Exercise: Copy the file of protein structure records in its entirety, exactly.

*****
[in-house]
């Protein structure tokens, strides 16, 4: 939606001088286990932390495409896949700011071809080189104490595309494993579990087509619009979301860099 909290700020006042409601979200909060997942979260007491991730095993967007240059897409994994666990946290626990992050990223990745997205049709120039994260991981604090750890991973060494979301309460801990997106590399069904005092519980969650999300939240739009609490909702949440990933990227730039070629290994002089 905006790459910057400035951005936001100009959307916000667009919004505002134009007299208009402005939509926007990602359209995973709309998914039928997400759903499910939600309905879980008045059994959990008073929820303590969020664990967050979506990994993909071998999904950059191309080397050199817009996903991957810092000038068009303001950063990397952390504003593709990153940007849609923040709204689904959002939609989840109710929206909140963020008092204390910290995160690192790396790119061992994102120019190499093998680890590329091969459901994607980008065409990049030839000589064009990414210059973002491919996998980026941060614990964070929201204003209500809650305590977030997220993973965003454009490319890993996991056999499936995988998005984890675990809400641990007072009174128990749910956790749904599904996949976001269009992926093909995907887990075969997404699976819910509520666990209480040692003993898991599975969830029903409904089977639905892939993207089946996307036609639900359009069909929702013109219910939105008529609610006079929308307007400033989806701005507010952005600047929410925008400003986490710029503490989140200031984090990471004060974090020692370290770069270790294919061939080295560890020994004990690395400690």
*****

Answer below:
[in-house]
């Protein structure tokens, strides 16, 4: 939606001088286990932390495409896949700011071809080189104490595309494993579990087509619009979301860099 909290700020006042409601979200909060997942979260007491991730095993967007240059897409994994666990946290626990992050990223990745997205049709120039994260991981604090750890991973060494979301309460801990997106590399069904005092519980969650999300939240739009609490909702949440990933990227730039070629290994002089 905006790459910057400035951005936001100009959307916000667009919004505002134009007299208009402005939509926007990602359209995973709309998914039928997400759903499910939600309905879980008045059994959990008073929820303590969020664990967050979506990994993909071998999904950059191309080397050199817009996903991957810092000038068009303001950063990397952390504003593709990153940007849609923040709204689904959002939609989840109710929206909140963020008092204390910290995160690192790396790119061992994102120019190499093998680890590329091969459901994607980008065409990049030839000589064009990414210059973002491919996998980026941060614990964070929201204003209500809650305590977030997220993973965003454009490319890993996991056999499936995988998005984890675990809400641990007072009174128990749910956790749904599904996949976001269009992926093909995907887990075969997404699976819910509520666990209480040692003993898991599975969830029903409904089977639905892939993207089946996307036609639900359009069909929702013109219910939105008529609610006079929308307007400033989806701005507010952005600047929410925008400003986490710029503490989140200031984090990471004060974090020692370290770069270790294919061939080295560890020994004990690395400690």